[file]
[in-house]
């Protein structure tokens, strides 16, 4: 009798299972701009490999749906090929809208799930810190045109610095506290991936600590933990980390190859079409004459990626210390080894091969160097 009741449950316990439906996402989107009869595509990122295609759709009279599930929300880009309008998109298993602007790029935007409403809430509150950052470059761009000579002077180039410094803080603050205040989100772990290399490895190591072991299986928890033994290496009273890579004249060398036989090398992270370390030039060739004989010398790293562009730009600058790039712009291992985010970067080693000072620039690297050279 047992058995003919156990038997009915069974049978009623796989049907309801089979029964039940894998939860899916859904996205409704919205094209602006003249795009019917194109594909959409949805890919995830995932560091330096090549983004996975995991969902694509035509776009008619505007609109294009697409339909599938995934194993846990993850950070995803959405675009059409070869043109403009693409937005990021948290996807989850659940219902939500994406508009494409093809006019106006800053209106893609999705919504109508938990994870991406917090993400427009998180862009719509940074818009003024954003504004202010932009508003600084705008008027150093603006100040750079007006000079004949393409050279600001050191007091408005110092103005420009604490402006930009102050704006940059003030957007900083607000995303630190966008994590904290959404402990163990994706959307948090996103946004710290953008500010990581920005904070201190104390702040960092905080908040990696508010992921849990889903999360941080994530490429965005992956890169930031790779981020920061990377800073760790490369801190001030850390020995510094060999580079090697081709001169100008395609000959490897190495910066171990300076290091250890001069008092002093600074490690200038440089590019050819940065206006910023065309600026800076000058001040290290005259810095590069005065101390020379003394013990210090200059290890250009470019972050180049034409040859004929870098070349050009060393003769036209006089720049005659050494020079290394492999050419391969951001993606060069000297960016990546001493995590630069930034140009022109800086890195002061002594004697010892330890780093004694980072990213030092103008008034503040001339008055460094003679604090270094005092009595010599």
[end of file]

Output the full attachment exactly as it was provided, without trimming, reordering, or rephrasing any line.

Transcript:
[in-house]
């Protein structure tokens, strides 16, 4: 009798299972701009490999749906090929809208799930810190045109610095506290991936600590933990980390190859079409004459990626210390080894091969160097 009741449950316990439906996402989107009869595509990122295609759709009279599930929300880009309008998109298993602007790029935007409403809430509150950052470059761009000579002077180039410094803080603050205040989100772990290399490895190591072991299986928890033994290496009273890579004249060398036989090398992270370390030039060739004989010398790293562009730009600058790039712009291992985010970067080693000072620039690297050279 047992058995003919156990038997009915069974049978009623796989049907309801089979029964039940894998939860899916859904996205409704919205094209602006003249795009019917194109594909959409949805890919995830995932560091330096090549983004996975995991969902694509035509776009008619505007609109294009697409339909599938995934194993846990993850950070995803959405675009059409070869043109403009693409937005990021948290996807989850659940219902939500994406508009494409093809006019106006800053209106893609999705919504109508938990994870991406917090993400427009998180862009719509940074818009003024954003504004202010932009508003600084705008008027150093603006100040750079007006000079004949393409050279600001050191007091408005110092103005420009604490402006930009102050704006940059003030957007900083607000995303630190966008994590904290959404402990163990994706959307948090996103946004710290953008500010990581920005904070201190104390702040960092905080908040990696508010992921849990889903999360941080994530490429965005992956890169930031790779981020920061990377800073760790490369801190001030850390020995510094060999580079090697081709001169100008395609000959490897190495910066171990300076290091250890001069008092002093600074490690200038440089590019050819940065206006910023065309600026800076000058001040290290005259810095590069005065101390020379003394013990210090200059290890250009470019972050180049034409040859004929870098070349050009060393003769036209006089720049005659050494020079290394492999050419391969951001993606060069000297960016990546001493995590630069930034140009022109800086890195002061002594004697010892330890780093004694980072990213030092103008008034503040001339008055460094003679604090270094005092009595010599």